Girl in Sunlight by Rupert Bunny.
The mystery began on an autumn night in April 1991, when a burglar broke into the Blairgowrie home of elderly retiree Albert Watt.
According to the police report, the only item stolen was Mr Watt's cherished Rupert Bunny painting, Girl in Sunlight, which hung above his dining table and is worth about $250,000.
Mr Watt bought the painting - which depicts a woman with a white parasol reading in a Parisian garden - in 1953 and kept it in his South Yarra apartment until his sea change in the late 1970s.
Police never solved the theft, which they described as ''targeted''. Over the years, Mr Watt would blame his cleaner - the only person who regularly admired the painting - while his nephews, James and Michael, assumed it ended up overseas. Mr Watt died in 1993, two years to the day after Girl in Sunlight was taken, with the case unsolved.
As executors of their uncle's will, Michael and James Watt continued the search, offering a substantial reward and even engaging a private investigator, but to no avail.
Eventually, an anonymous phone call ended the mystery. That call came in 2010, when the National Gallery of Victoria held a retrospective of Rupert Bunny's work. Girl in Sunlight was scheduled to go on display.
The tip-off led police to the Malvern East home of Frank Levy - the new owner of the painting - and the discovery that it had apparently been stolen by Mr Watt's closest friend, Peter Rand. Mr Watt and Mr Rand - an eccentric millionaire property investor and rumoured Melbourne brothel owner - were South Yarra friends and neighbours for more than 40 years.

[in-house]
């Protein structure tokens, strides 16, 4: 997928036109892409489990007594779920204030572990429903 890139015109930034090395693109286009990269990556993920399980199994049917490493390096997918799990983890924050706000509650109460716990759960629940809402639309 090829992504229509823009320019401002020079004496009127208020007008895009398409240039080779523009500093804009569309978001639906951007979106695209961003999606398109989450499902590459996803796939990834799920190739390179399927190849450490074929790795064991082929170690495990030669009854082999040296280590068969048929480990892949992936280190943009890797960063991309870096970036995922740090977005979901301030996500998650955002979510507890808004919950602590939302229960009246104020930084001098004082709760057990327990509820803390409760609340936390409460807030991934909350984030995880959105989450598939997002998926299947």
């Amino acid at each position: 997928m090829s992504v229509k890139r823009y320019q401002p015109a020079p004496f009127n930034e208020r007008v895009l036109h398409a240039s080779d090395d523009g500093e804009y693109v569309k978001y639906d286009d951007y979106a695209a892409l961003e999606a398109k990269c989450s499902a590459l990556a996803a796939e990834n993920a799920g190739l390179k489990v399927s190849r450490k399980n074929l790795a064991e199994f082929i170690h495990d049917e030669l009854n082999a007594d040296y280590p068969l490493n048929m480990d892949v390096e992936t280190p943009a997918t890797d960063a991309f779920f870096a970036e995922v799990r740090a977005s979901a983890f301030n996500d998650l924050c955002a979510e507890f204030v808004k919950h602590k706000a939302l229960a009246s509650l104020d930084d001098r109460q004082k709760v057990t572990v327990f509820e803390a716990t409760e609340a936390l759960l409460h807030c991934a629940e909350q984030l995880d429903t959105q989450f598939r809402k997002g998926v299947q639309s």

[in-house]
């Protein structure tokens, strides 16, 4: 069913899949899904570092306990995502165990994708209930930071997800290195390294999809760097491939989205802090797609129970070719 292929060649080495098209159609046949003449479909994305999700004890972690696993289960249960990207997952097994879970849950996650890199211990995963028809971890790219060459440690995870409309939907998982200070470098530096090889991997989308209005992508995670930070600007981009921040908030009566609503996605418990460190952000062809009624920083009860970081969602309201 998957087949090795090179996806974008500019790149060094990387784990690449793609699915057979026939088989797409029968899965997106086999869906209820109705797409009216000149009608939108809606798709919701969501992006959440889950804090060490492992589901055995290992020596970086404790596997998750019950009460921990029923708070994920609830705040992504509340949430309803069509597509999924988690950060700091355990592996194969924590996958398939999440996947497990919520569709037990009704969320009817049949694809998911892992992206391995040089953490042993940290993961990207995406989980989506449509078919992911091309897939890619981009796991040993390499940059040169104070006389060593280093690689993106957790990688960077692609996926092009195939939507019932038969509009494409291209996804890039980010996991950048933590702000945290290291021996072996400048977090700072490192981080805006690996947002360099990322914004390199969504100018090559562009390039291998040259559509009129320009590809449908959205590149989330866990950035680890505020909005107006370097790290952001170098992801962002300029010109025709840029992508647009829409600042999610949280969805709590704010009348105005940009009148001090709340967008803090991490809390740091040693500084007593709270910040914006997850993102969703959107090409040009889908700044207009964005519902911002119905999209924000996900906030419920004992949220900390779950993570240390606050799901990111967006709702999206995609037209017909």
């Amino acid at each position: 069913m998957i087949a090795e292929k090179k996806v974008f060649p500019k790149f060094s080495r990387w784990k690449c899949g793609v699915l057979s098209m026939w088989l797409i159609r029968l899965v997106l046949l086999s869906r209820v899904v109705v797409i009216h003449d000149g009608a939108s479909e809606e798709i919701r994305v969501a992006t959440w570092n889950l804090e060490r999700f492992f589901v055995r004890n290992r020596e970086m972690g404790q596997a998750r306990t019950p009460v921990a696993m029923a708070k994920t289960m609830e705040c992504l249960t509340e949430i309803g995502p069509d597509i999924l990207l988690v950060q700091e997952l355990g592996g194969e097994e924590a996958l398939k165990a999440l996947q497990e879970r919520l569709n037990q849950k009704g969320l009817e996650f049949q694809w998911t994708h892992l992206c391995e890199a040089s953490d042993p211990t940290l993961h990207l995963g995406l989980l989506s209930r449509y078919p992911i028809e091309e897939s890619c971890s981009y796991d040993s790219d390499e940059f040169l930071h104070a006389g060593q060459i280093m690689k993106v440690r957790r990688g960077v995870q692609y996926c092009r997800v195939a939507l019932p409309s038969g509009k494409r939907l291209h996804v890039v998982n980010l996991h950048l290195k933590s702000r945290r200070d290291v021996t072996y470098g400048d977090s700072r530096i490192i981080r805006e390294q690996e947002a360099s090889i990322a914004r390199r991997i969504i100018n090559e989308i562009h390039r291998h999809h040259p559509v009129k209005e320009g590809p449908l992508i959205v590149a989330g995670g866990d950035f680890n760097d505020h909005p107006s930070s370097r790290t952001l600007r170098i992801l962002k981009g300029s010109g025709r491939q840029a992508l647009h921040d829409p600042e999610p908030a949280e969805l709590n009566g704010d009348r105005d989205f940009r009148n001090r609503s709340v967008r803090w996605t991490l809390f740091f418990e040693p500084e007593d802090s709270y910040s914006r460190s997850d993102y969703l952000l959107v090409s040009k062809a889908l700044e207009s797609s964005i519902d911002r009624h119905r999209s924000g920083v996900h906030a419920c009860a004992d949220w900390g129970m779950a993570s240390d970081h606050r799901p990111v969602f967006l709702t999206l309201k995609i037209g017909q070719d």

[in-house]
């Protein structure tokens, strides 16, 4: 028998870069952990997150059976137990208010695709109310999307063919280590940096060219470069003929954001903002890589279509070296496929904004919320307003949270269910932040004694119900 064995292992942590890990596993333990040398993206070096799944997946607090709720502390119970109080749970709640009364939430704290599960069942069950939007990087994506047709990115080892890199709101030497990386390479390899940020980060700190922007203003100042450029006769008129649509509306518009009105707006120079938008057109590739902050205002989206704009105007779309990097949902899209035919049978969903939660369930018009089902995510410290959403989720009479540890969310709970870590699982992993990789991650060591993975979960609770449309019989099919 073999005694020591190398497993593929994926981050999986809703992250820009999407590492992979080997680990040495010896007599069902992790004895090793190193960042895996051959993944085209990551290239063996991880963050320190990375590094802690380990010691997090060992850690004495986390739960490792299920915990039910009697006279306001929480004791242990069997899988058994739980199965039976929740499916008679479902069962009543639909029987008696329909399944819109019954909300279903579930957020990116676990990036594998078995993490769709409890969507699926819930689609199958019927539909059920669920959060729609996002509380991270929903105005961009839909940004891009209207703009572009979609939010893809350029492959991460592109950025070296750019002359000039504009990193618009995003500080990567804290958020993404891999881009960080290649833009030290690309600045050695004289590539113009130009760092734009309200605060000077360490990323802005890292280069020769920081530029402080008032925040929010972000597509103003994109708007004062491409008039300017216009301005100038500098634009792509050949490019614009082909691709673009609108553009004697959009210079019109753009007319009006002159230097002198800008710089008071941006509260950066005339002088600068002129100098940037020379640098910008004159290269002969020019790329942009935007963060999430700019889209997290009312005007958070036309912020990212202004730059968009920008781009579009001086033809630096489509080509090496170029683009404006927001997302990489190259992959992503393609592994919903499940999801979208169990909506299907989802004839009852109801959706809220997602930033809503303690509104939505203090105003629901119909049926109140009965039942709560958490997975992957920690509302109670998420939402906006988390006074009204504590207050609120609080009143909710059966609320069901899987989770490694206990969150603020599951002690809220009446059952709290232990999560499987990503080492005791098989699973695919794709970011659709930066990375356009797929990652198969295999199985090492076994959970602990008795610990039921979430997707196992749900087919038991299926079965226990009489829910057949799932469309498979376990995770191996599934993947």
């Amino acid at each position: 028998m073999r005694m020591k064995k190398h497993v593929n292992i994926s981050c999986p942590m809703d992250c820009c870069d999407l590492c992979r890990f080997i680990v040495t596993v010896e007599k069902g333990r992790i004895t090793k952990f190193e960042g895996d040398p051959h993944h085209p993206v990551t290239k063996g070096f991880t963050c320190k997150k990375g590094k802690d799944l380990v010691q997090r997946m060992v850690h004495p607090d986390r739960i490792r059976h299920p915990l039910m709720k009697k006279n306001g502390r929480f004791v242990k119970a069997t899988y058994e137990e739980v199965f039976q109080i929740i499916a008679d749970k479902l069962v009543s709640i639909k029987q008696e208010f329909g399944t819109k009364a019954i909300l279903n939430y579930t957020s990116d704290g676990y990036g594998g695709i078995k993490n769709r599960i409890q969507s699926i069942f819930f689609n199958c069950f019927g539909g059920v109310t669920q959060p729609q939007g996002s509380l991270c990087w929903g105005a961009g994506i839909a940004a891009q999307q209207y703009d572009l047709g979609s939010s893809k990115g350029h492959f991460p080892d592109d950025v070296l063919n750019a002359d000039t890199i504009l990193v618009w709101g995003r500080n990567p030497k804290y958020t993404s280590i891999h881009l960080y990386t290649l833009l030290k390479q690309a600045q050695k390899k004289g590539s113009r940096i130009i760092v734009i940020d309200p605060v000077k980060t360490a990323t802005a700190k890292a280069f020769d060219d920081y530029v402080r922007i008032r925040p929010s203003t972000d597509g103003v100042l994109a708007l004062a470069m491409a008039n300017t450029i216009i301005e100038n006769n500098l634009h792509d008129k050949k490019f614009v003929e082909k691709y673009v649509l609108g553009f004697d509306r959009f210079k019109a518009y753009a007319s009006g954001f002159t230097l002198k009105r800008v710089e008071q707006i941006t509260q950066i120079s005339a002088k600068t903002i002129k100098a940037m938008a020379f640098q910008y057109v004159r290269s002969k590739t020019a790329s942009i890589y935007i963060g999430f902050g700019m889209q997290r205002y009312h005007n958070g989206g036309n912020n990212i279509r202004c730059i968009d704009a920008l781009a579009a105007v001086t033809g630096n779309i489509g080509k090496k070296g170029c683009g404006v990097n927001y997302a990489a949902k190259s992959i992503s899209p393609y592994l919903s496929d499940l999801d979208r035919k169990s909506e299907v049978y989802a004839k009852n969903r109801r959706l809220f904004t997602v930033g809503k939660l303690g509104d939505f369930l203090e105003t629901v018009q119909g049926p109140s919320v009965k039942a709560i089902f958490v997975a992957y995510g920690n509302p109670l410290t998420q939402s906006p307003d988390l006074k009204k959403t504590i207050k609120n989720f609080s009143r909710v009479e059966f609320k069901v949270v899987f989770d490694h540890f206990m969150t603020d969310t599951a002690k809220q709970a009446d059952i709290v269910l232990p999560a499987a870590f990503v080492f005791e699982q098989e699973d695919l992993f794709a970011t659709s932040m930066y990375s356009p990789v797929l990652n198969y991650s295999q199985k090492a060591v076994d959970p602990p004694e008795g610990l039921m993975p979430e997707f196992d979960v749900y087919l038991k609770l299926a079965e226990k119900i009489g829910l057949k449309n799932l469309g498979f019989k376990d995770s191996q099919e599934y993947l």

But now, according to court documents, it has been established that Mr Rand was the likely mastermind behind the theft.
Mr Rand kept the painting until his own death in 1997. According to his will, Mr Levy - his lawyer - would receive a ''painting by Rupert Bunny of a woman sitting on the ground''.
The Levys did not know the painting had been stolen, displaying it in their Malvern East home for the next decade.
In February 2008, Mr Levy and his wife decided to have the painting valued. The valuer told them art historian and curator David Thomas was cataloguing Rupert Bunny's work for an exhibition at the NGV and would be interested in seeing the painting. A few weeks later, Mr Thomas decided to include the work in the NGV's retrospective.
In April 2010, the matter was reported to police and a few weeks later a search warrant was executed at Mr Levy's home. But that wasn't the end of the battle for the Watts. Their uncle's painting had been found, but Mr Levy argued that the statute of limitations had expired and the Bunny was now rightfully his.
For the past three years, the case has been before the Supreme Court. Last week Mr Levy finally lost his appeal.
Twenty-three years after Girl in Sunlight disappeared, the painting is once again with Mr Watt's heirs.